Until recently, I never understood some people’s fascination with biscotti. My parents loved them. I did not. To me, they were long, thick, rock-hard bricks with a peculiar licorice taste, obnoxiously trying to pass themselves off as cookies. They didn’t fool me, though. Whatever they were, I was certain that they were not any kind of cookies I was interested in.
When I was a kid, every Sunday dinner was finished off with a pot of espresso and a plate of those obnoxious biscotti – always Stella d’Oro  brand. Every self-respecting Italian housewife kept a stash of Stella d’Oro cookies in her pantry, including my mother and my nonna. You know, in case anyone happened to stop by. God forbid someone should stop by for coffee and there were no cookies or cake to serve with it! Tongues would wag for weeks!
As they sipped their espresso, the adults would dunk the biscotti into the thick, dark liquid and eat them. Gah! The only thing worse than biting into one of those jaw-breaking biscotti, was biting into one turned to mush by strong black coffee. To this day, the thought of it makes me cringe.
It wasn’t until I began blogging that I realized that all biscotti were not the same. In fact, homemade biscotti were kind of wonderful. You can flavor them however you like, and stud them with all kinds of dried fruits and nuts – or even chocolate. And, instead of being as hard and tough as granite, they could be delightfully crunchy. The best part is, that biscotti are not hard at all to make at home, so you can have nice, fresh ones whenever you want. You never have to keep cellophane-wrapped packages of that other kind in your pantry again.
Perhaps, if my mother and grandmother had baked their own biscotti from scratch, I would have discovered their allure at a much earlier age. Think of all the years I wasted hating them! Unfortunately, except for certain holiday specialties, neither Mom nor Nonna were much into baking. Such a shame…
Since I began baking my own biscotti, I’ve tried several different recipes. Over time, I’ve taken a pinch from some and a dash from others and come up with a “go to” recipe that I really like. The basic recipe stays the same, although I switch the various add-ins based on what I have on hand and whatever my whim is that day. For these, I’ve used toasted almonds and plump dried cherries. I think think that this is my favorite combination of all. The cherries add a little chew and a touch of tartness to balance out the sweet. The texture of the biscotti is light, but super crunchy. And, there is no danger of chipping a tooth on one!
I like to add a little Fiori di Sicilia to these biscotti as well. It’s a little difficult to describe, but Fiori di Sicilia is an Italian flavoring that has notes of vanilla and citrus. Think of an orange creamsicle and you’re on the right track. It literally means “flowers of Sicily”. I get mine at King Arthur Flour , but you can simulate the same flavors by mixing 2 parts vanilla extract with one part each of orange and lemon extracts. It smells heavenly and gives the biscotti a certain special something.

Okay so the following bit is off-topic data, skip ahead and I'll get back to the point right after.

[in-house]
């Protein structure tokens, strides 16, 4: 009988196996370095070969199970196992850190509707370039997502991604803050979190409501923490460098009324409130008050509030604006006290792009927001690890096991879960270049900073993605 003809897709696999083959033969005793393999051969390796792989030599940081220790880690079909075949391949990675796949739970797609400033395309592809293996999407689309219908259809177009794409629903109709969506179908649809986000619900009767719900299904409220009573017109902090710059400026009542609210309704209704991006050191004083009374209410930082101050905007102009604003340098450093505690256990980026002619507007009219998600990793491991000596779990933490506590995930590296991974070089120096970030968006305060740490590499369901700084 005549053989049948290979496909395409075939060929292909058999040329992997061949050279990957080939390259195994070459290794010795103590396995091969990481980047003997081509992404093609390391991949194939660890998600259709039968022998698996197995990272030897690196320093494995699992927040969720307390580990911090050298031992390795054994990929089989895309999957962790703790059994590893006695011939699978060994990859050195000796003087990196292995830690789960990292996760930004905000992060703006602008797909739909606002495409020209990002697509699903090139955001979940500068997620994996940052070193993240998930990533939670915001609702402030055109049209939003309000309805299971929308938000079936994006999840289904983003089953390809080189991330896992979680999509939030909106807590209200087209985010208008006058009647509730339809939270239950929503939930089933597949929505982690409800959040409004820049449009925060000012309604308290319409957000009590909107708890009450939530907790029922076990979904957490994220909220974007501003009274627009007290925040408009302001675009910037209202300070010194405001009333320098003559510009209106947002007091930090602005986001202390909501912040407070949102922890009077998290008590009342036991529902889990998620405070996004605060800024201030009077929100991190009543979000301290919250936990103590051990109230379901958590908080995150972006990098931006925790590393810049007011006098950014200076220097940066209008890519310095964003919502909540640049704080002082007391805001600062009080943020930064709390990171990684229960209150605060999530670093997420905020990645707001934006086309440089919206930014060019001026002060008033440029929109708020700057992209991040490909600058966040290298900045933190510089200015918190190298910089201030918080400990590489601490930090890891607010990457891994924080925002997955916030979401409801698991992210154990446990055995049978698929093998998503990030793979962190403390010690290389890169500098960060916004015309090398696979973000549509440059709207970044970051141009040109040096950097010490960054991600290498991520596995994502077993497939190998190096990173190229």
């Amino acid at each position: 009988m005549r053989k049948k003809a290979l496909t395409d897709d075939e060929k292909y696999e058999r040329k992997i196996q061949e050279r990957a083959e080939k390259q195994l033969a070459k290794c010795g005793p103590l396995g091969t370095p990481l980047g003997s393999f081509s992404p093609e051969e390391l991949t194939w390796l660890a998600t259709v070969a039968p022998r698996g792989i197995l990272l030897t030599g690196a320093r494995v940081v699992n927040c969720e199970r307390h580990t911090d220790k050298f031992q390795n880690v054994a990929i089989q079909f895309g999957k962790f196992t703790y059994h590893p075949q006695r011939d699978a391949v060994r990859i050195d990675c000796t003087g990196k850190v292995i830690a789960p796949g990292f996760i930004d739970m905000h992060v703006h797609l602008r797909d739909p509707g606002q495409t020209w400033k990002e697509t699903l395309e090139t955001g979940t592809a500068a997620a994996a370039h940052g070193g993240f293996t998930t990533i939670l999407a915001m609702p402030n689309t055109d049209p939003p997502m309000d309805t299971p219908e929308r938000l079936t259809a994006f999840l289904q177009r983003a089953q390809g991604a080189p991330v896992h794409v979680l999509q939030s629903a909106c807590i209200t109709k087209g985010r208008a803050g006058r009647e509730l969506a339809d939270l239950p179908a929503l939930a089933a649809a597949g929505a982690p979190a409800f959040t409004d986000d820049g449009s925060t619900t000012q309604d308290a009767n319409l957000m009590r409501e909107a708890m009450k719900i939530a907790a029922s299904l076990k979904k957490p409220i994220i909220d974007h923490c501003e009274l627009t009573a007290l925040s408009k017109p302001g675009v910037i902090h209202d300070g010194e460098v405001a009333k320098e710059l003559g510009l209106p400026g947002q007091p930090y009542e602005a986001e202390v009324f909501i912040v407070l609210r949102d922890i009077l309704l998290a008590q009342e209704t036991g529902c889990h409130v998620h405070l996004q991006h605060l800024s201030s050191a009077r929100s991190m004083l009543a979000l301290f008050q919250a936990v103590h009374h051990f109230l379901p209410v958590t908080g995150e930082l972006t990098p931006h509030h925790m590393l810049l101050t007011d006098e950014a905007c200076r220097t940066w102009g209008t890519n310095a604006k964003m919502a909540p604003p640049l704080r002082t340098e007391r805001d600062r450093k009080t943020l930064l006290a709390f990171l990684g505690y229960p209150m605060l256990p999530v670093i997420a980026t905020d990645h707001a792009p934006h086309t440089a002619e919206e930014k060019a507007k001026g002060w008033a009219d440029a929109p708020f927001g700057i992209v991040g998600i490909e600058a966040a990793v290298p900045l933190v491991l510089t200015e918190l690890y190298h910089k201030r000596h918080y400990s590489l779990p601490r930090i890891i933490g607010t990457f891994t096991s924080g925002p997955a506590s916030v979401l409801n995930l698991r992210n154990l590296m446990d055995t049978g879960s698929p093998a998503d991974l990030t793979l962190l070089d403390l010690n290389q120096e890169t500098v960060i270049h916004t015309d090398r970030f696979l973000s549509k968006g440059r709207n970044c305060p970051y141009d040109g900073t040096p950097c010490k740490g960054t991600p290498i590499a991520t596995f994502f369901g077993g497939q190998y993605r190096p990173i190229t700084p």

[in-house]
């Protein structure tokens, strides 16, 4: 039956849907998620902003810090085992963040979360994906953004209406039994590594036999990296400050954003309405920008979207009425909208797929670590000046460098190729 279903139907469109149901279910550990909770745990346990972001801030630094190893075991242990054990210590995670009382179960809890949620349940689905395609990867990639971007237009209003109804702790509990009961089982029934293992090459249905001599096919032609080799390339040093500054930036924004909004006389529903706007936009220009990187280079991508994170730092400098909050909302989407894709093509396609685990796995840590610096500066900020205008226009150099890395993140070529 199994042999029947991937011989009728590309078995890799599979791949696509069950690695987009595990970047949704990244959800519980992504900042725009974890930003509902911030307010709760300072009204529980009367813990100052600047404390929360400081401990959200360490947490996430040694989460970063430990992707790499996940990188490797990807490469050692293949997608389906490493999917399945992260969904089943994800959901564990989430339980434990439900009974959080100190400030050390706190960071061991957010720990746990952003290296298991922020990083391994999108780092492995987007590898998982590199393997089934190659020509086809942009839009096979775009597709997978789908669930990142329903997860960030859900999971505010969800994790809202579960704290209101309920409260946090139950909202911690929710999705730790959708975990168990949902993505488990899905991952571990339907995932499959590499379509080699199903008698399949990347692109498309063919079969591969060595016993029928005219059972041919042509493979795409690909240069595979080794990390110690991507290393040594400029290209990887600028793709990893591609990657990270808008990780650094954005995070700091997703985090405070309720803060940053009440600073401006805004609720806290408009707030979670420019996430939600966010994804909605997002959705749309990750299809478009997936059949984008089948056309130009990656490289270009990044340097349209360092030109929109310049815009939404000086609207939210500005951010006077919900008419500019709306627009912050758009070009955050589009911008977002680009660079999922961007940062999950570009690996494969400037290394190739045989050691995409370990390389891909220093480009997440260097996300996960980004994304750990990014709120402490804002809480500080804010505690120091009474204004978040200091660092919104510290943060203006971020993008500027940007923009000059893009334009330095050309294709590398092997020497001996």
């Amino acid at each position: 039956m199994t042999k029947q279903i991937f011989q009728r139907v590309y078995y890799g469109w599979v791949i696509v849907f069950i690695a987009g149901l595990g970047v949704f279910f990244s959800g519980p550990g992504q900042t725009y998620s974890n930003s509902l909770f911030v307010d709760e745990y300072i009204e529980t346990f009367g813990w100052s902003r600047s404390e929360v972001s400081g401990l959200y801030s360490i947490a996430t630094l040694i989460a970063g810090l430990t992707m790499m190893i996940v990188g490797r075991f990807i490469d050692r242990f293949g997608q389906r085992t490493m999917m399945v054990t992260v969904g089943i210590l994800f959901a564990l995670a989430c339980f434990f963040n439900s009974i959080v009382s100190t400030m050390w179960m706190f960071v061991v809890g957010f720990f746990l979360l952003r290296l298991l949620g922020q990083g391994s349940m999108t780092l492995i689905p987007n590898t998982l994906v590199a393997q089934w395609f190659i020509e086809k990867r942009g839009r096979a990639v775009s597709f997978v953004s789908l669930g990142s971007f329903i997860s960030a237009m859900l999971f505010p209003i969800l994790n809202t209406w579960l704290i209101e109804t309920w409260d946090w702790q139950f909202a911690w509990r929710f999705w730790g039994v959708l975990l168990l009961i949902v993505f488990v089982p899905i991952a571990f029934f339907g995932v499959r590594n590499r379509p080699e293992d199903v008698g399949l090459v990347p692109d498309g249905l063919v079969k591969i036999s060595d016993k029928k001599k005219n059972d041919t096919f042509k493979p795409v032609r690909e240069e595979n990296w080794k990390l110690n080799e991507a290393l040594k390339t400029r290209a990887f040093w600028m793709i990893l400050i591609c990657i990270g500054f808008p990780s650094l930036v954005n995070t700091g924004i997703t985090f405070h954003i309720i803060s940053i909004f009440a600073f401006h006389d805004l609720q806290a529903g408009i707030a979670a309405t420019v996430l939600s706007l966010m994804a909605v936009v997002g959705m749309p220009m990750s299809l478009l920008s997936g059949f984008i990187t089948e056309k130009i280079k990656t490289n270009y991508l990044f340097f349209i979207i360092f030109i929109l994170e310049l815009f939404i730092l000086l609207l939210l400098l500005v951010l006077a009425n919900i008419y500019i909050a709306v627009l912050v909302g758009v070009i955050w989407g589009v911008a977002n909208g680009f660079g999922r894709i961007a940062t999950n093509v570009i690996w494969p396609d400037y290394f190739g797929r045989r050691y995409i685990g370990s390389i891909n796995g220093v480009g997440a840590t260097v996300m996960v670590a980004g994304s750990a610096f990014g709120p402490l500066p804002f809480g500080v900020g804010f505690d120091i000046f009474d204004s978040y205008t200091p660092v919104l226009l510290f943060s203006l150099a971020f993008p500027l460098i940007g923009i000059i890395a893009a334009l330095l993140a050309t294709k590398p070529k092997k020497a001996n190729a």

The key to a biscotti’s signature crunch is that they are baked twice. The first time, they’re baked in one long log. Then, they sit and cool off for a while. After that, they are sliced into bars and baked again until they get all browned and crispy.
Here they are getting ready for round two.
Even though I do sometimes serve my biscotti with espresso, I never dunk. I’m convinced that the reason my parents did is because the ones they had were so damn hard. These biscotti are toothsome, but with one bite they yield into lovely, crumbly bits of deliciousness. Move over Stella d’Oro. There’s a new game in town.
Cherry Almond Biscotti
- 2 cups all-purpose flour
- 1 1/2 teaspoons baking powder
- 3/4 cup sugar
- Pinch of salt
- 1/2 cup (1 stick) unsalted butter, room temperature
- 2 teaspoons orange zest
- 1 teaspoon lemon zest
- 2 large eggs
- 2 teaspoons vanilla
- 1 teaspoon Fiori di Sicilia
- 1 cup sliced whole unsalted almonds, toasted and coarsely chopped
- 1 cup dried cherries
- Preheat the oven to 350 F.
- Line a large baking sheet with parchment paper. Whisk the flour and baking powder in a bowl to blend. Using an electric mixer, beat the sugar, butter and salt together until fluffy, about 2 minutes. Beat in the orange and lemon zest, vanilla and Fior di Sicilia extracts just until blended. Beat in the eggs 1 at a time. Add the flour mixture and mix on medium-low speed just until incorporated. Stir in the cherries and almonds.
- Form the dough into a 12-inch long by 3-inch wide log on the prepared baking sheet. Bake until lightly golden, about 30-35 minutes. Cool on a wire rack for 30 minutes. Reduce oven temperature to 275 F.
- Place the biscotti log on the cutting board. Using a sharp serrated knife, cut the log on a diagonal into 1/2-inch-thick slices. Arrange the biscotti, cut side down, on the baking sheet. Bake the biscotti for 30 minutes. Transfer the biscotti to a wire rack and cool completely.
- The biscotti can will keep in an airtight container for up to a week or frozen for up to a month.
Makes approximately 2 dozen biscotti.